The Senate Finance Committee met on Wednesday to discuss the impact of rapidly increasing housing costs. Chairwoman Cummings teed up the conversation by stating that some towns, like Stowe (as example) are seeing the number of people who qualify for income sensitivity drop, by no fault of their own. In some cases, homes have increased from $400K to $600K two years later (there is a $400k cap on house site value for income sensitivity). She mentioned the legislative goal of 80% of taxpayers being “income sensitized” (meaning they qualify for the property tax credit) and the state is now down to 64%. She was seeking solutions for how to address this long term.

Read more

Divestment of State Pension Funds (S.42) - Thursday

The House Government Operations Committee returned to S.42 on Thursday. Katie Green (Deputy Chief Investment Officer, Vermont Pension Investment Commission). She shared that the Vermont Pension Investment Commission (VPIC) established an Environmental, Social, and Governmental (ESG) committee. Green noted that climate change is a "significant threat," adding that it's "not just fossil fuel" but also automobile industry, land use, and water quality. She was adamant that VPIC was accountable and transparent, which is why they created the ESG committee to report up to the commission. 

Read more


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What you need to know:

  • Independent school leader pushes back against narrative from public schools.
  • Senate version of the property tax bill sees a slight increase in expected bills.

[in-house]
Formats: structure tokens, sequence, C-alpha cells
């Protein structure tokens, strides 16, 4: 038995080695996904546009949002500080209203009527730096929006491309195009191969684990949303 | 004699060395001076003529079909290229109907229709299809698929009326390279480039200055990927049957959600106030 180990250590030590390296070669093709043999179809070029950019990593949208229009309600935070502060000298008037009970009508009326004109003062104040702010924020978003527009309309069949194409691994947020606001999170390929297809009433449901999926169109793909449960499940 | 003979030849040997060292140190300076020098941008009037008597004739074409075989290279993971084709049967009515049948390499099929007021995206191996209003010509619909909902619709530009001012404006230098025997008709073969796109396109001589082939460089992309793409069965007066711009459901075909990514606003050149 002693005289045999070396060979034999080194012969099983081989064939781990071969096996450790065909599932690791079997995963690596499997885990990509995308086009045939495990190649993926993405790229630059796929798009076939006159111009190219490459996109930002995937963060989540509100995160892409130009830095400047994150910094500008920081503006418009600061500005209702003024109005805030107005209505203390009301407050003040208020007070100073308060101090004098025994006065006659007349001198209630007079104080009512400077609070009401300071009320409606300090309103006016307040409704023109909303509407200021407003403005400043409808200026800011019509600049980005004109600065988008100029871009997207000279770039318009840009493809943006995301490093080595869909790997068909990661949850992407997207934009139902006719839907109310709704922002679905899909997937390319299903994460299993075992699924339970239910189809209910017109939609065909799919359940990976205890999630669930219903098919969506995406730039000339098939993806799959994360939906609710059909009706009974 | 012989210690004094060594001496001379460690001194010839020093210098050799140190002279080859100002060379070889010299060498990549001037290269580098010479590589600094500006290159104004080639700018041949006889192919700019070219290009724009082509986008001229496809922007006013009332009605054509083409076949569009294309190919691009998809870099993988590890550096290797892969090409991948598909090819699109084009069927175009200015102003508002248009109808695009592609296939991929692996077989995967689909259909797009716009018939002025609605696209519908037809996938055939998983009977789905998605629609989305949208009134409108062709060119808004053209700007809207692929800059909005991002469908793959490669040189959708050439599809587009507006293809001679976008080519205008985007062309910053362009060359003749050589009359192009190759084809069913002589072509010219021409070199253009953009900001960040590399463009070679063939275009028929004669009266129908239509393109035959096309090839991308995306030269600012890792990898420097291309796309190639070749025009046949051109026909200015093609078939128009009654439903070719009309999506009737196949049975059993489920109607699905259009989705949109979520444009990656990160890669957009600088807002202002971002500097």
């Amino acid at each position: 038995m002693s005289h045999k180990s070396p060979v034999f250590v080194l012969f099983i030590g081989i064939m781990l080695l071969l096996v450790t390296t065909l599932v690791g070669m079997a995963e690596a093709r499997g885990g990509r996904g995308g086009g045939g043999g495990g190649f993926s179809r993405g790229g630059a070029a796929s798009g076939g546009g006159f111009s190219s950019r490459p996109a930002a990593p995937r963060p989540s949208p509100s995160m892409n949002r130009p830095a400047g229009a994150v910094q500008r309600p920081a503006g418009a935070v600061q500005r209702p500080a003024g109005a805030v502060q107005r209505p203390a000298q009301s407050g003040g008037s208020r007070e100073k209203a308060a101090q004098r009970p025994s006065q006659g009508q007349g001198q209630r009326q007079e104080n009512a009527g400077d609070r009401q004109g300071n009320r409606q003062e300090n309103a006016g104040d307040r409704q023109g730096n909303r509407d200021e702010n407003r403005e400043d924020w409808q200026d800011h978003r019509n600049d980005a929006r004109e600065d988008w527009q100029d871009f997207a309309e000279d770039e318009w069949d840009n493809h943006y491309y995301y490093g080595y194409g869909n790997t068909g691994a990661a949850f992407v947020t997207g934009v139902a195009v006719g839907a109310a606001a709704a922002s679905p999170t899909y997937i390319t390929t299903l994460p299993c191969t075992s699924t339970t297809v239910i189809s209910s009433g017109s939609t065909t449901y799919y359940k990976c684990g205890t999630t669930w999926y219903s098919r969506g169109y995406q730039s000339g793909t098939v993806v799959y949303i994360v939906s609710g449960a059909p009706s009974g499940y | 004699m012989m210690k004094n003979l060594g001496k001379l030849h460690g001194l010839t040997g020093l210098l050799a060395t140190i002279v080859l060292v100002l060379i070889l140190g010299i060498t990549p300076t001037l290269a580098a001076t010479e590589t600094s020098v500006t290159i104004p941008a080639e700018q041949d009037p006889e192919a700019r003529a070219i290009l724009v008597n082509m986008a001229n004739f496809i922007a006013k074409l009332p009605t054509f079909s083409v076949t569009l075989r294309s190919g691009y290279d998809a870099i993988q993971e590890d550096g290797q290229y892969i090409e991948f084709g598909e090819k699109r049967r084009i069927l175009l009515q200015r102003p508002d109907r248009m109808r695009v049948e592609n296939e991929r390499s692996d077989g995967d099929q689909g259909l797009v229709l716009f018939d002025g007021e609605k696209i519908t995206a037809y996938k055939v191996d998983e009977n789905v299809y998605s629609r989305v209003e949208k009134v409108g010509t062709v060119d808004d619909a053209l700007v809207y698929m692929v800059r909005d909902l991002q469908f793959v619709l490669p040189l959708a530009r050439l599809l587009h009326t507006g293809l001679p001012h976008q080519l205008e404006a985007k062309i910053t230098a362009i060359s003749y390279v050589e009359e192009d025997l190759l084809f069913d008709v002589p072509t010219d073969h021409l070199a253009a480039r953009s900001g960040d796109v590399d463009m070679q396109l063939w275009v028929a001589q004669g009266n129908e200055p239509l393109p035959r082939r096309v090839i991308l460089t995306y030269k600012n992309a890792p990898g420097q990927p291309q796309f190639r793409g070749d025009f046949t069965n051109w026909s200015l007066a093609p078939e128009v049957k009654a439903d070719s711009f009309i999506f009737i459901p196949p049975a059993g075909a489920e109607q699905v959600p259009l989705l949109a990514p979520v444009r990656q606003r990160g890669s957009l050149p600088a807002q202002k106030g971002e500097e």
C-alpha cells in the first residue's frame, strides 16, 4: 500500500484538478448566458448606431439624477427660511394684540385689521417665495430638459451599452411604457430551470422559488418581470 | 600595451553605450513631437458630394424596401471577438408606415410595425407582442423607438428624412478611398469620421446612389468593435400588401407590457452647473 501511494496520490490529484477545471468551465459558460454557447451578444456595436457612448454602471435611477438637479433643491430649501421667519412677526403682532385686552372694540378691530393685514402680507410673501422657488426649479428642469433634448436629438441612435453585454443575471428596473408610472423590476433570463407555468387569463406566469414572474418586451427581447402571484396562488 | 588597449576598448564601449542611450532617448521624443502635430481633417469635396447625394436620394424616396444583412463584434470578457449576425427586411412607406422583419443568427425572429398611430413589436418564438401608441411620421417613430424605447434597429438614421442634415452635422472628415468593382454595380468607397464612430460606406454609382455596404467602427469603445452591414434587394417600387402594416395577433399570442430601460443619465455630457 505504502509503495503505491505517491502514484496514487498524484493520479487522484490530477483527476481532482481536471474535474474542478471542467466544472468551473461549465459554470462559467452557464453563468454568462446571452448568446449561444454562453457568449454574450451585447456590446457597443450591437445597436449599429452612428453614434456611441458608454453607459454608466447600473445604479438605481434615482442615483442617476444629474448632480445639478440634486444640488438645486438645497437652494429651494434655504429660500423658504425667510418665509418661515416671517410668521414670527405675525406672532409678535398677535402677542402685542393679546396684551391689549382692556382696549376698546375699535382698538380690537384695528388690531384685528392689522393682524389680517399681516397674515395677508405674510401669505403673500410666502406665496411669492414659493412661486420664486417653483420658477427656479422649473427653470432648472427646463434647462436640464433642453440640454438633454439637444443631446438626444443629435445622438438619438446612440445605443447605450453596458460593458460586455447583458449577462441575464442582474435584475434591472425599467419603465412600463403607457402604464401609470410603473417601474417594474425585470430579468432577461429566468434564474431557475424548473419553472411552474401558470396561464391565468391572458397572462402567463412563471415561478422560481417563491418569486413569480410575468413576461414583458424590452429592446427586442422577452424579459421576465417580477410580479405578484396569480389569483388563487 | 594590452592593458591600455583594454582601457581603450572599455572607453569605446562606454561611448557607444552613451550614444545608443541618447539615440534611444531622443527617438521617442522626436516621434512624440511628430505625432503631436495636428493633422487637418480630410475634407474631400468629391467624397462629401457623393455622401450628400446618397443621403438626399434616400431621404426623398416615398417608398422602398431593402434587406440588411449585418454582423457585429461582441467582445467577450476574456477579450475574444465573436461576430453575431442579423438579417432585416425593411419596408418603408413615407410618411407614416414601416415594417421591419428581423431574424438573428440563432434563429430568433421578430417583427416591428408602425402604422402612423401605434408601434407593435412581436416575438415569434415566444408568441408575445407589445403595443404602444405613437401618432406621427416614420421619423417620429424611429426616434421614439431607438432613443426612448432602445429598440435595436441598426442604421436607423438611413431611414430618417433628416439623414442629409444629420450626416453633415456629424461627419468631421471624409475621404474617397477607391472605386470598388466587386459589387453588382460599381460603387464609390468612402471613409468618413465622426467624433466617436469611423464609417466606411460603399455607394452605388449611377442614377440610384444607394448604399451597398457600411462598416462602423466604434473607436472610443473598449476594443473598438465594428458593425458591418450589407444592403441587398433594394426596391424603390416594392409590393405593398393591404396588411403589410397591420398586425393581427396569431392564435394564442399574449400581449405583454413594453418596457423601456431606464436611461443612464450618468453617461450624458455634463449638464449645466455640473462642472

Oversight of Independent Schools (H.483) - Tuesday

On Tuesday, C.J. Spirito, Head of School at Rock Point School in Burlington joined the Senate Education Committee to talk about H.483.

Rock Point is a small independent school with students ranging from “high-flying, college-bound students to kids in the hospital because they can't function or are not getting to school.” They are not competing with public schools or larger schools for students, he noted.

He was there to raise concerns about some of the major provisions in the bill and how they would impact his specialty school. He noted that if they “took any kid without an admissions process,” they would not be able to “protect the space for the kids that are here now” and continue to successfully serve them. The bill would put the school in a difficult place because they would have to deny publicly-tuitioned students that they could help, in order to protect the current students.

Read more

Property Tax Bill (H.492) - Friday

The Senate Finance Committee had been kicking around the property tax bill, H.492, for a couple weeks and circled back again on Friday. They also had a fresh Education Fund Outlook to look at. The Senate’s version did not include cannabis retail taxes and had a slightly higher average property tax bill. It also had a slightly lower carry-over from the previous year based on the latest projections.

Read more





Economic Development

What you need to know:

  • New retirement plan aimed at small businesses reaches the House.
  • Interim President of Vermont State University visits Senate.

Establishing VT Saves (S.135) - Tuesday

Chairman McCarthy introduced Senator Brock to the House Government Operations Committee on Tuesday, saying that he “loves this bill” as it solves a problem, does not cost much to start up, or to continuing operating, and does not raise taxes. It “actually gives something back to Vermonters,” he claimed. He continued that often they “pass things, we’re the first in the nation to do it. And then we pay the price because we don’t know how to do it,” he quipped.

Key Points:

  • Only 5% of Americans are saving for retirement.
  • Bill would create a retirement plan with a default 5% savings rate.
  • Meant to provide an option for small businesses can afford.
Read more

Interim Vermont State College President

On Friday, the Senate Education Committee welcomed Mike Smith. Chairman Campion thanked him for coming in person to talk to the Committee. Smith was born in Rutland County, went to high school in Woodstock, and then pursued military service right after high school. When he came out of the service he went to UVM for a graduate degree. Most of his career was spent as CEO of several companies and held a number of positions within state government.